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FDIC Enforcement Decisions and Orders

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   [8008] In the Matter of Paul C. Hufnagle and Franklin State Bank, Franklin, Minnesota, Docket No. FDIC-90-104b (11-29-90).

   Board denies FDIC Enforcement Counsel's application for special permission to appeal. Issue of confidentiality of a Report of Apparent Crime is not ripe for review until ALJ issues an order requiring its release.

   [.1] Practice and Procedure—Interlocutory Appeals—Ripeness
   For Board to grant special permission to appeal, a party must demonstrate clear error below and the likelihood that his rights would be severely prejudiced if the Board does not immediately decide the matter. Until release of a Report of Apparent Crime is ordered by ALJ, the threat to confidentiality of the report is not ripe for review.
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In the Matter of
PAUL C. HUFNAGLE,
individually and as an
institution-affiliated party of
FRANKLIN STATE BANK,
FRANKLIN,MINNESOTA
AND
FRANKLIN STATE BANK
FRANKLIN, MINNESOTA
(Insured State Nonmember Bank)
DECISION AND ORDER
DENYING APPLICATION
FOR SPECIAL PERMISSION
TO APPEAL

   This petition for special permission to appeal an interlocutory order issued by Administrative Law Judge Steven M. Charno ("ALJ") arises in a proceeding brought under section 8(b) of the Federal Deposit Insurance Act, 12 U.S.C. § 1818(b), and prosecuted by the Kansas City Regional Office. Federal Deposit Insurance Corporation ("FDIC") Enforcement Counsel seek to appeal the ALJ's discovery ruling on a Report of Apparent Crime ("Report") submitted by the FDIC to the Department of Justice on March 19, 1990.1

The Board of Directors ("Board") of the FDIC notes that Paul C. Hufnagle and Franklin State Bank, Franklin, Minnesota ("Respondents") have filed a timely brief in opposition to Enforcement Counsel's request for special permission to appeal.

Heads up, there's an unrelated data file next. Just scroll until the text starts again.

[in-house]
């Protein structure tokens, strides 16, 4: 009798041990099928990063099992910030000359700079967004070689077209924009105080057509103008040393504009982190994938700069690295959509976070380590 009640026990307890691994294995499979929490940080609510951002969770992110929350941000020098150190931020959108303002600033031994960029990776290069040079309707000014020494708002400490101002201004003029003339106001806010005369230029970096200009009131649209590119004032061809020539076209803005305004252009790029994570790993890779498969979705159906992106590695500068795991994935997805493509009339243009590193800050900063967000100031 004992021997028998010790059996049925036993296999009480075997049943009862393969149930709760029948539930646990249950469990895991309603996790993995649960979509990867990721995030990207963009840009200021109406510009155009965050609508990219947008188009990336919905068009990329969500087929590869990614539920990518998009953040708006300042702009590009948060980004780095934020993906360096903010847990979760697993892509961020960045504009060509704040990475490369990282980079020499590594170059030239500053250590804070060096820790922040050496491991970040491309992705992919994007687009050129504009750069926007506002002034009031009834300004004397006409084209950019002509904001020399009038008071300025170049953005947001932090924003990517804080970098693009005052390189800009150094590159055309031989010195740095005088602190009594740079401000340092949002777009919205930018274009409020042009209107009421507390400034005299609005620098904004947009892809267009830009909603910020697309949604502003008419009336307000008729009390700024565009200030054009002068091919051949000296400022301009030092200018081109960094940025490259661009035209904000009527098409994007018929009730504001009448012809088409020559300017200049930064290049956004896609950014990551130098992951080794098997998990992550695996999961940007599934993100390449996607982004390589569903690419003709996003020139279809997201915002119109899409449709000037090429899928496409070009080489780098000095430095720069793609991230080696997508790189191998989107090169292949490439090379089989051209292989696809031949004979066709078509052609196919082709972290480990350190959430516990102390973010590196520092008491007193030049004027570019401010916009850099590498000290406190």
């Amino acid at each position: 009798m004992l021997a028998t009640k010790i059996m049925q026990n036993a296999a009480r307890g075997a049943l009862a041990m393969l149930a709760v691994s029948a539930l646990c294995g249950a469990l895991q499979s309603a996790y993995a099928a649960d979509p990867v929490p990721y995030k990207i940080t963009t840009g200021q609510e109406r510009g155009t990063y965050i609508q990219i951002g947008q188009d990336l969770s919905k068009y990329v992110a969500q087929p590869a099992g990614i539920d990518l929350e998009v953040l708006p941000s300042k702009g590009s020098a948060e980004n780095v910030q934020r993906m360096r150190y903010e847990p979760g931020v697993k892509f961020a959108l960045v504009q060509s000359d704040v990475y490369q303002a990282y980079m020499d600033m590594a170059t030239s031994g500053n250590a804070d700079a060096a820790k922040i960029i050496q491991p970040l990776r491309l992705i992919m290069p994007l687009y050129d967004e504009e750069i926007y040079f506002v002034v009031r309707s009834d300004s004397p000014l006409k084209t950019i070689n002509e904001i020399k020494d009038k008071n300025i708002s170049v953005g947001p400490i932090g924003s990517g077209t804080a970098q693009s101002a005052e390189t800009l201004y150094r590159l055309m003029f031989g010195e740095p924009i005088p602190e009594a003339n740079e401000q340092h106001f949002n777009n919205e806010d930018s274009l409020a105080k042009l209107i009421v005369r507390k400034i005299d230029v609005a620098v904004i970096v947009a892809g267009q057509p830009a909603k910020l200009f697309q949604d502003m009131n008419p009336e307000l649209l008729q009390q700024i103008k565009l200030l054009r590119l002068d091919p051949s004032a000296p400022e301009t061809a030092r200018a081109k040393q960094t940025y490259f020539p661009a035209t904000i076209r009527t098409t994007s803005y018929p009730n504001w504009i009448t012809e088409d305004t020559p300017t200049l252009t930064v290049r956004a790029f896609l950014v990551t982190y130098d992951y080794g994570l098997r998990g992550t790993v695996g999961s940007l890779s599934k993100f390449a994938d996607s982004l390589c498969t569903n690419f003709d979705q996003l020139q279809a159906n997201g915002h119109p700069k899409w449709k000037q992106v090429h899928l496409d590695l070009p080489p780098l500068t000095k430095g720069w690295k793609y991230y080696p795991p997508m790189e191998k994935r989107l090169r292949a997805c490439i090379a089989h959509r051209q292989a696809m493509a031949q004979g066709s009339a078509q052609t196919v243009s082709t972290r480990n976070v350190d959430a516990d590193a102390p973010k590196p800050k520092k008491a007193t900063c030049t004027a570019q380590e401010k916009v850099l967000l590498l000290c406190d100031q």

For the reasons set forth herein, the Board denies Enforcement Counsel's request for special permission to appeal.

FACTS

   This proceeding was initiated through the filing of a Notice of Charges and Hearing ("Notice") on June 27, 1990 pursuant to section 8(b) of the Federal Deposit Insurance Act ("Act"), 12 U.S.C. § 1818(b). The Notice contains allegations that Respondents had engaged in certain unsafe or unsound banking practices and violations of regulations and law. The FDIC's Kansas City Regional Office seeks an order requiring Respondents to cease-and-desist from specified practices and regulatory violations and to correct conditions resulting from those practices and violations. The Notice contains no allegations of criminal activity on the part of Respondents.
   Respondent Bank's discovery request sought the release of, inter alia, "[a]ll documents which discuss, or make reference to, Franklin or any of its officers or employees...." After asserting their objections to the request, Enforcement Counsel released certain non-privileged documents and submitted a list of the privileged documents. One of the privileged documents is the Report submitted to the Department of Justice as to which the law enforcement evidentiary and government deliberative process privileges and lack of relevancy were asserted.